Again, according to Reed, the university did not want to fire Nutt, because it would “look bad,” and it would not have been “fair or equitable.” However, Reed and the university did not have any problems firing an African-American coach who had an overall winning percentage of 70 percent; who won the overall SWC and SEC championships; who took a team to the NCAA Final Four three times out of six appearances; who won the school's only national championship in either basketball or football, and whose team was runner-up to the national champions the following year. When it came time to fire an African-American coach, the university did not concern itself with appearance, fairness or equity, proving that race of the coach makes a difference in how they are treated at the U of A.

Austin Porter is a Little Rock lawyer.

Favorite

Comments

Subscribe to this thread:

Add a comment

More by Fritz Brantley

  • Words, Dec. 20

    Introducing an old movie on the old movie channel the other night, the host told an old story. The story is untrue, although I suppose the host, semi-old, believed it.
    • Dec 20, 2007
  • He talks, and talks, the talk

    A fellow posted an old newspaper article on his blog about a Mike Huckabee speech to a religious group in 1998. A friend faxed the article to me, then called to ask if I’d yet read it, which I had.
    • Dec 20, 2007
  • Going whole hog

    A Q&A with irreverent Arkansas-raised comedian Matt Besser
    • Dec 20, 2007
  • More »

More by Austin Porter

  • The Trump phenomenon

    The political pundits are scratching their heads as to why Donald Trump is doing so well in his quest to become the Republican presidential nominee.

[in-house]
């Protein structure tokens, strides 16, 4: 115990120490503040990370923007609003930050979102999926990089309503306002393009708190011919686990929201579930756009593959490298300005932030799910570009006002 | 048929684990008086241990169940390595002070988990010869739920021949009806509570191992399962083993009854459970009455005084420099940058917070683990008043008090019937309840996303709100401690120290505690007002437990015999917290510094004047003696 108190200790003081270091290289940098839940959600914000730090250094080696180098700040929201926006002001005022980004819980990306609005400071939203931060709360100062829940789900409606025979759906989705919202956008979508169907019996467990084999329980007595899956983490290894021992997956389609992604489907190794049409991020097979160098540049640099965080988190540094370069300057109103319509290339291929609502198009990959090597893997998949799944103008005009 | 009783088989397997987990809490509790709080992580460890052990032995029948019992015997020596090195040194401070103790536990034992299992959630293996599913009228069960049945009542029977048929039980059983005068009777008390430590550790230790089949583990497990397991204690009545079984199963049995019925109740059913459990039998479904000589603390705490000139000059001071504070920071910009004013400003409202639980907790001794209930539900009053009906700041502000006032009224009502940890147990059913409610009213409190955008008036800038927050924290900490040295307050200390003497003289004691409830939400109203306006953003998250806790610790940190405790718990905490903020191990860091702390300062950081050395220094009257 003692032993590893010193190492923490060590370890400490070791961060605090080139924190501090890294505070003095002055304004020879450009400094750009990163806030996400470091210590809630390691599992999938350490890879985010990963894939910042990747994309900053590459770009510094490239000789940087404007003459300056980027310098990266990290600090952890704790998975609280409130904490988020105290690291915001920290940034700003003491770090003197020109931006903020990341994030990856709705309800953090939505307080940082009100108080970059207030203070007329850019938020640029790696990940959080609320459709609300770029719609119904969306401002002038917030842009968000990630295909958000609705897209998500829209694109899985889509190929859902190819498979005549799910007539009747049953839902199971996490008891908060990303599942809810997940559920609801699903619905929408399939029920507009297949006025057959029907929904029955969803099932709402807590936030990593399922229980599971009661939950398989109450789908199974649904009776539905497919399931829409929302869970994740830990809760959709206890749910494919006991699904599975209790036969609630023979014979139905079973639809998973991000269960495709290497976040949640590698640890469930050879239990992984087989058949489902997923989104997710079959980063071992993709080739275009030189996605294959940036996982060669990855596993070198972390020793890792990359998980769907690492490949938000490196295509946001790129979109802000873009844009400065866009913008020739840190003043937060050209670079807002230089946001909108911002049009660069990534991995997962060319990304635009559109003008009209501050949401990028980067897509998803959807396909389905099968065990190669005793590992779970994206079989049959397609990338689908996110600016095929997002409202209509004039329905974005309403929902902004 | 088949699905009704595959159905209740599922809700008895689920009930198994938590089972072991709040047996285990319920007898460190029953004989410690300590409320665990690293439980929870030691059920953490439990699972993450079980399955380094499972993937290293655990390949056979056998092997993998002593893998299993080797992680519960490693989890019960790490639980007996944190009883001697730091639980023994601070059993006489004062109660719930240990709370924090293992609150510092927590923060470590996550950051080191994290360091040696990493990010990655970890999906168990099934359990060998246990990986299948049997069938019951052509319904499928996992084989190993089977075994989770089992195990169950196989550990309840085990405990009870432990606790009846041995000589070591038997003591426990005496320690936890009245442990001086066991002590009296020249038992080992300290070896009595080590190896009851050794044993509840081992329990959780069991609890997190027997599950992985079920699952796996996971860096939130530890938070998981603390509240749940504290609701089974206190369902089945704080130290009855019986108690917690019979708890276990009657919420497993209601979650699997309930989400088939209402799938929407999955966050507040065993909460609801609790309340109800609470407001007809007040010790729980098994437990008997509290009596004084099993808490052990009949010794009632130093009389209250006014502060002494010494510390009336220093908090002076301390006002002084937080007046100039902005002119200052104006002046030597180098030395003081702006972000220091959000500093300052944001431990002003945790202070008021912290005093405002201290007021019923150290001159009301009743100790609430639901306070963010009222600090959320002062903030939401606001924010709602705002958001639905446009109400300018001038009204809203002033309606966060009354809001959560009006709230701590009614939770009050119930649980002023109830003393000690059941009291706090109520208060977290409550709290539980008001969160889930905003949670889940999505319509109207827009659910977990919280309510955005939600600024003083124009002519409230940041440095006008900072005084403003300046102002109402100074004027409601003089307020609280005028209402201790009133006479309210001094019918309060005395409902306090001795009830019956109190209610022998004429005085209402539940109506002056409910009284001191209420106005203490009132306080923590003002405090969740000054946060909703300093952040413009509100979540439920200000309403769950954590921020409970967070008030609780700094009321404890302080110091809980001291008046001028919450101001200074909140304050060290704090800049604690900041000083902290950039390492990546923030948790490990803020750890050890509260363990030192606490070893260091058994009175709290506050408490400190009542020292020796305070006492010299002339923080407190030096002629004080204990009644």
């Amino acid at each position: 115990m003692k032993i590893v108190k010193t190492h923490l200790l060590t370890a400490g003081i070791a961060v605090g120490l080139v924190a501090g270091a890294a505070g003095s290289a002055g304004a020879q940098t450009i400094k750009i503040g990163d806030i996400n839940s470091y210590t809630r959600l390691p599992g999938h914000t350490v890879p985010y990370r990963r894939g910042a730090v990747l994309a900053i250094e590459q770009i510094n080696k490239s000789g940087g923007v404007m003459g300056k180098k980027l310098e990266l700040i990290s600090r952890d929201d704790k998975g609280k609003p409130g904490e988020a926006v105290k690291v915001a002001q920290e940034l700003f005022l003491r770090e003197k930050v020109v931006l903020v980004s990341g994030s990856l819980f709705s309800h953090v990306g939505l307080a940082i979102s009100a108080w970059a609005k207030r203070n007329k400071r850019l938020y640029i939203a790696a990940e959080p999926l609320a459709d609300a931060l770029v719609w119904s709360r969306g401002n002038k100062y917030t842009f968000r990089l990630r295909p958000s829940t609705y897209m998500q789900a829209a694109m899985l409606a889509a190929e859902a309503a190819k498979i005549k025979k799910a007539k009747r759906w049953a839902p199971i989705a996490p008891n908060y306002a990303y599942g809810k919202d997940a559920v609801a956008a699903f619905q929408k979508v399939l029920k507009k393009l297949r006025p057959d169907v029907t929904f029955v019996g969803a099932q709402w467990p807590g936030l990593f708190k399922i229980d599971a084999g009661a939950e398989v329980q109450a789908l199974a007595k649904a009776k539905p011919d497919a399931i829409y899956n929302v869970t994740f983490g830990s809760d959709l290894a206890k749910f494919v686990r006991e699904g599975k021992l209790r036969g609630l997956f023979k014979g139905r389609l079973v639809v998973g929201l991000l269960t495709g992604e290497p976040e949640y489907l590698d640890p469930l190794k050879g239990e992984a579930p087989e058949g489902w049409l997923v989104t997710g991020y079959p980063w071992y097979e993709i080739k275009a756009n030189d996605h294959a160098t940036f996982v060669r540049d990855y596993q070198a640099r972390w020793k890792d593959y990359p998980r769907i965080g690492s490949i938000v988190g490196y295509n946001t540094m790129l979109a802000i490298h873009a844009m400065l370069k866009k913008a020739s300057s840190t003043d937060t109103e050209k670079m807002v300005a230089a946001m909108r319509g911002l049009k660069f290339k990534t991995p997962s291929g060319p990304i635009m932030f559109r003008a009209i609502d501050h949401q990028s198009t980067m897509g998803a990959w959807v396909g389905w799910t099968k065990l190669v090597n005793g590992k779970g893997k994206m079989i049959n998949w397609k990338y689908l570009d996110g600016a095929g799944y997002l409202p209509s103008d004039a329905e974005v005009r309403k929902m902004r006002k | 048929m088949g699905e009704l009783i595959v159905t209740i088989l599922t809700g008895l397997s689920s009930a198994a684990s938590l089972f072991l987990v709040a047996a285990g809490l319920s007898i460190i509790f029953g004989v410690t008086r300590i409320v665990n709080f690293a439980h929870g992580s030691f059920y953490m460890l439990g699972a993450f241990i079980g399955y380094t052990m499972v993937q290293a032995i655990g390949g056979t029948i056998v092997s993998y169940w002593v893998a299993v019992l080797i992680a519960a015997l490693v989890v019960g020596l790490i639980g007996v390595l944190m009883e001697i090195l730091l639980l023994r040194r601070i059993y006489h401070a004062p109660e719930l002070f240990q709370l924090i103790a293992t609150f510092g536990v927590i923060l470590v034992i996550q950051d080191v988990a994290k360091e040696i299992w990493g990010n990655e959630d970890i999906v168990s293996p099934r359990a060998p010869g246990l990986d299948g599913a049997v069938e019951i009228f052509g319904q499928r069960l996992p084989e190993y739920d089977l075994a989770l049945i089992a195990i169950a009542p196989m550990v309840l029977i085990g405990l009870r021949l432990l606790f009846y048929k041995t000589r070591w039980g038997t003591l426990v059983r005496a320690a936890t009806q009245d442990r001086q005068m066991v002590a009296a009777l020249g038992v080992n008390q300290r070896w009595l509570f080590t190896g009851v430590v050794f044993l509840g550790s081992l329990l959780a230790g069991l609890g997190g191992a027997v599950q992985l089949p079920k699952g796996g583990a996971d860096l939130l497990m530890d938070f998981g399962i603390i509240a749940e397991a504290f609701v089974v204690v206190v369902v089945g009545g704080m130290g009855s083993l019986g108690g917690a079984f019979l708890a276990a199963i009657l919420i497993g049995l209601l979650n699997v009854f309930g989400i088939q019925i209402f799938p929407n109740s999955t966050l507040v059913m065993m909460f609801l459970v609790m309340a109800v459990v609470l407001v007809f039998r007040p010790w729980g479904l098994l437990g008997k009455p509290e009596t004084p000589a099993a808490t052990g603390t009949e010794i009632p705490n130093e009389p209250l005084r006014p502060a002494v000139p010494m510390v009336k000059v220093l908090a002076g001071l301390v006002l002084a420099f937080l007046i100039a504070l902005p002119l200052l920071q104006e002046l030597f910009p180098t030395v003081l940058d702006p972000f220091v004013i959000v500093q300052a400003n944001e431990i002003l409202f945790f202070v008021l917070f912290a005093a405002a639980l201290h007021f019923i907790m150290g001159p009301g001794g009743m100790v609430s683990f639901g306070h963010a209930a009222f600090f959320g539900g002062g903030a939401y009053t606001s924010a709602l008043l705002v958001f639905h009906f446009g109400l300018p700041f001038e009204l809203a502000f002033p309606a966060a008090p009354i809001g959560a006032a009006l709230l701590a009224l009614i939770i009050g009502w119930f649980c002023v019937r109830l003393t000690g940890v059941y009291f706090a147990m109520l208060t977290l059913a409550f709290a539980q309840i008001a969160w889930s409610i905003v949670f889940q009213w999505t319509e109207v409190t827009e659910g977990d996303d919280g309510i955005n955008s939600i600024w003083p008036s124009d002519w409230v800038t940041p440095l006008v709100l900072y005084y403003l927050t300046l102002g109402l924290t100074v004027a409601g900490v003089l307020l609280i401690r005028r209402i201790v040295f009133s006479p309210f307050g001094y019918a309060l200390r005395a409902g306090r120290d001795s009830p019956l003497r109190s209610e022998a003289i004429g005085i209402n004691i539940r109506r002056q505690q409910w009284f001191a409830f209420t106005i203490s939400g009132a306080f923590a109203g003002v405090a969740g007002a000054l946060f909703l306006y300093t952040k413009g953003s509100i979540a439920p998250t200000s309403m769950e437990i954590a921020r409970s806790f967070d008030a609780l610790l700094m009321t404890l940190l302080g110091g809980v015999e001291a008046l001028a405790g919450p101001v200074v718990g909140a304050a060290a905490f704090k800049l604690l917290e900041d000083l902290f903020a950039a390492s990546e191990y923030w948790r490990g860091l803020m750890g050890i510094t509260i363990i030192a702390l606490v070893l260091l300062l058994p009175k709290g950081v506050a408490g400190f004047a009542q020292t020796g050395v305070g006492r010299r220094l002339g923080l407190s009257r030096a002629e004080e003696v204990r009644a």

• Mar 17, 2016
  • Silence on black shootings

    The shooting of Harris County, Texas, Sheriff's Deputy Darren Goforth was a tragedy. Police officers put their lives on the line for the people of this country every day. Many are underpaid and are not in policing for the money, but for the opportunity to make their communities and cities better. I am proud of the fact that my son is a police officer, and I pray for his safety constantly.
    • Sep 10, 2015
  • Racial bias in police shootings

    Once again, an African-American male has been killed in Ferguson, Mo., by a white police officer. The killing of Michael Brown, who was unarmed, and attempting to get away from a police officer, is just another casualty in a long line of such tragedies. Brown's killing has raised many questions. But the real question, which everyone seems to avoid, is why do white police officers shoot and/or kill so many unarmed African-American males? When is the last time that a white police officer killed an unarmed white male in the United States?
    • Aug 28, 2014
  • More »

Readers also liked…

  • Arkansas condones child abuse?

    If Harrises and Duggars go unpunished, yes.
    • Jun 4, 2015
  • Must address racial inequities

    We mourn for the families of the dead at Emanuel African Methodist Episcopal Church. As we grieve it's time to rekindle a conversation about race in America and press for the changes that the Emanuel congregation championed for centuries — changes that also made it a target.
    • Jun 25, 2015
  • Racism is systemic

    In a speech on Sunday at Bethel A.M.E. Church, Gov. Asa Hutchinson played directly into the narrative of respectability politics, where white people tell people of color how they should respond to a situation and condemn responses from others in the community experiencing anger, rage and other expressions of grief.
    • Jun 25, 2015

Most Shared

  • World leaders set to meet in Little Rock on resource access and sustainable development

    Next week a series of meetings on the use of technology to tackle global problems will be held in Little Rock by Club de Madrid — a coalition of more than 100 former democratic former presidents and prime ministers from around the world — and the P80 Group, a coalition of large public pension and sovereign wealth funds founded by Prince Charles to combat climate change. The conference will discuss deploying existing technologies to increase access to food, water, energy, clean environment, and medical care.